It’s probably safe to say that nobody’s most beautiful moment has happened in the past 14 months. Rummage back through these storage libraries and there is a far more likely chance that you will find moments when you’ve tried to sanitize a banana or found that you can easily watch an entire series in one sitting. Or maybe your not-so-nice moment has to do with how you look. In particular, to change it – great beauty decisions lie at the dangerous intersection between sheer boredom and sheer despair, which is also where many of us happen to be pitching our tents to overcome the pandemic. When the locks relax, we look back. What DIY jobs went wrong? What hasty redesigns did you immediately regret? Three ITG readers share their horror stories below – add yours to the comments.
The far too red alarm
Ups Level: Wine stain on a red carpet
“I had naturally blonde hair when I was growing up, and when it started to naturally darken when I was 16, I started highlighting it to make it light blonde again. When the first Covid-19 ban went into effect in Florida, it was imperative that I mend my roots. At that point, we all thought that it couldn’t possibly take more than a couple of weeks.
After two months had passed and there was no end in sight, I decided to take matters into my own hands. I had previously used both pink and lavender overtone color conditioners on my very blonde hair, and both hues were completely washed out in about ten days. So I decided to soften the edge between my natural base and the highlighted blonde by mixing in overtone in golden brown with a dash of ginger. What could go wrong? I picked up the mixture, set the timer for 15 minutes … and came out looking like poison ivy. My poor toddler son didn’t recognize me and started crying!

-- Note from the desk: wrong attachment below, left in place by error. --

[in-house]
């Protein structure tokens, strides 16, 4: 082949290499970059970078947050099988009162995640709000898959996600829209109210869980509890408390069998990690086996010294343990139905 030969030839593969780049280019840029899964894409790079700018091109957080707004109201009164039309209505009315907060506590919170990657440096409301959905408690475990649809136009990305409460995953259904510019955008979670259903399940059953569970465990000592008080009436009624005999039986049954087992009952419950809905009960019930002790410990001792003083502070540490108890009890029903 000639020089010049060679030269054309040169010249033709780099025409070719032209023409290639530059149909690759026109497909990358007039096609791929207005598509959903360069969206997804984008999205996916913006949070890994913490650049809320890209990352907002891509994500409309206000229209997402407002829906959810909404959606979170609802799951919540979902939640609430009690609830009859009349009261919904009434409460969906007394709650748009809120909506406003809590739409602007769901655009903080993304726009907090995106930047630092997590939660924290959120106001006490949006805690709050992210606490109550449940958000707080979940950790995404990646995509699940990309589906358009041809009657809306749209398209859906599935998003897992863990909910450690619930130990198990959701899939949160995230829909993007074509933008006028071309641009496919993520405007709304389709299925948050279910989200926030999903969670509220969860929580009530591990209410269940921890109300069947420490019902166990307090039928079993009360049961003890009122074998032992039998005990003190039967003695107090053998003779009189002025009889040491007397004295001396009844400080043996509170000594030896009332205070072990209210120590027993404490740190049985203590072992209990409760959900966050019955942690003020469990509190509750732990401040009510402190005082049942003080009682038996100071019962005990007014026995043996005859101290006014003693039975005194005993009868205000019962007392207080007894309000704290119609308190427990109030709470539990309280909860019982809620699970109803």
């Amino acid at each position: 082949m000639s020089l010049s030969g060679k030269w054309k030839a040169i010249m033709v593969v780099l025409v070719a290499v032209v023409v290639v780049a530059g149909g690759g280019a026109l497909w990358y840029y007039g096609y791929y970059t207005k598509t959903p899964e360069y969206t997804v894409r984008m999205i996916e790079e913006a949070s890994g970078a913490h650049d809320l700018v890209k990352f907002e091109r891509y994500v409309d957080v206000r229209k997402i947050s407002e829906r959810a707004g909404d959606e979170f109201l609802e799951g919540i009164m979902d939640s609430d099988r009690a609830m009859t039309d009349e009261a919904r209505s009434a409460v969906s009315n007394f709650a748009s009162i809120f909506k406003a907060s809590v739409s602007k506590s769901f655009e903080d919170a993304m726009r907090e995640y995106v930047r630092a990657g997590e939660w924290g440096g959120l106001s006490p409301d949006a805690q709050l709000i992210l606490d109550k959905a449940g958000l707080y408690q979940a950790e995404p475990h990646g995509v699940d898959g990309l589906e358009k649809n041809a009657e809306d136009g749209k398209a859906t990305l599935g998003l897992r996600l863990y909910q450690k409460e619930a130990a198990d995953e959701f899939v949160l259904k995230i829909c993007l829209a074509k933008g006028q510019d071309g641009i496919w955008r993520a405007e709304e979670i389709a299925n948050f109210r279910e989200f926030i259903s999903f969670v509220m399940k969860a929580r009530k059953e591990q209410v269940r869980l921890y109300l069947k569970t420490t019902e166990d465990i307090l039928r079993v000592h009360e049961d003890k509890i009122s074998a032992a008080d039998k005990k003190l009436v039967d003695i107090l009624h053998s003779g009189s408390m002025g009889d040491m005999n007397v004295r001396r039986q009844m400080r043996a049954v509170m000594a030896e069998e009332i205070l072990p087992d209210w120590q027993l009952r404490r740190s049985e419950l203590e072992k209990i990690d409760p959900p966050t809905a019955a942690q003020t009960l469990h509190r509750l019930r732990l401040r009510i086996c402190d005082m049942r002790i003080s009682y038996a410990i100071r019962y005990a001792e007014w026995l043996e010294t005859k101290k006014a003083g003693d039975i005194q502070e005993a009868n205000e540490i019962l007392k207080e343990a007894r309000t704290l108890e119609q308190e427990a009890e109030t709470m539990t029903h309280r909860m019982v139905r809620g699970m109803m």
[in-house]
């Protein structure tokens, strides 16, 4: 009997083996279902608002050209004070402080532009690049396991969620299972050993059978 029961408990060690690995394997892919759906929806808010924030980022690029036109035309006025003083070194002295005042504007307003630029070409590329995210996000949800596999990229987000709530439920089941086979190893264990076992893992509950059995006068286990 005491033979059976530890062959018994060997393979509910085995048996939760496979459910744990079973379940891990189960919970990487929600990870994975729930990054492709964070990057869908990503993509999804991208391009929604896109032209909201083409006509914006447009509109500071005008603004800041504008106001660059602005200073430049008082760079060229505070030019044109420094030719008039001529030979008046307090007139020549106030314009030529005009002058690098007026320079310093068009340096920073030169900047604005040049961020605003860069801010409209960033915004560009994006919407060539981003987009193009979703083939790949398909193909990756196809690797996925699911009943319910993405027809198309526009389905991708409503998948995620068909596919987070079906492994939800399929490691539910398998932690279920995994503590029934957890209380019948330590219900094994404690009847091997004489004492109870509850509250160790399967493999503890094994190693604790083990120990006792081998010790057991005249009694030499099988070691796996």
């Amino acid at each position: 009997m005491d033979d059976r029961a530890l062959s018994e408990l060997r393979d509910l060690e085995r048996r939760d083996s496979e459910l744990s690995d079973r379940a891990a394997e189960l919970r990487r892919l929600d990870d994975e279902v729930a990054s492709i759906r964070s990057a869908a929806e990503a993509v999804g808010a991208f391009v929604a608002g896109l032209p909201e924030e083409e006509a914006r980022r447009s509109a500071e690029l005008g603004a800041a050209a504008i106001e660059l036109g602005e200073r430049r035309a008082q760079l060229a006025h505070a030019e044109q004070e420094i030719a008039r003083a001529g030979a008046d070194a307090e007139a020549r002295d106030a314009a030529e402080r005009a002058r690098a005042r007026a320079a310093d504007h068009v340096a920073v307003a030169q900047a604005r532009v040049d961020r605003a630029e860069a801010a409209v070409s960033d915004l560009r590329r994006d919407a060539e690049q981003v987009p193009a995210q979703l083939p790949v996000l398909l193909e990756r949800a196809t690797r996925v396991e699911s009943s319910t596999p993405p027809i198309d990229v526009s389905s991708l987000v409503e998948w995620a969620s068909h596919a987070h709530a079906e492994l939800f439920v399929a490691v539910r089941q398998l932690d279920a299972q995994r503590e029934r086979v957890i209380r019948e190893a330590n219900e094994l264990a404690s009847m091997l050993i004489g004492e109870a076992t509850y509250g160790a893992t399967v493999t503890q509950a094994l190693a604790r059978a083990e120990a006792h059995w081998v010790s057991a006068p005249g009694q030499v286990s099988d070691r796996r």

I tried EVERYTHING to block it out: powdered vitamin C tablets applied like a mask, shampoo clarifying, many days on the beach. But this stuff was stubborn, and when it lifted a little, my hair turned a neon yellow. Finally, I took my half gray-brown, half yellow hair to my stylist, who also tried everything in her arsenal. The only thing left to do was dye the yellow to match my natural hair color. I’ll be a gray brunette now until the last bit of yellow has grown out enough to be cut off. Then it’s blonde again. I will never touch colored conditioner again! “
– Kate Losee
The badly influenced pork chop
Ups Level: Tell your loudmouthed friend about a surprise
“After barely leaving my apartment in 10 months, a look at an Instagram feed full of chic French influencers like Jeanne Damas and Camille Yolaine began to strain my psyche. You could say I was more than a little fixated on my hair. Her elegant photos slowly brainwashed me into thinking that the only thing between me and this ease was praise. My hair was almost waist-length and, like Rapunzel, I felt that its length symbolized my imprisonment in the limited space of my apartment. Praise conjured dreams of strolling along the banks of the Seine in a floral dress and casual red lipstick while the wind swept through my perfectly disheveled locks. I was convinced that if I could only get a rag, I would finally be free.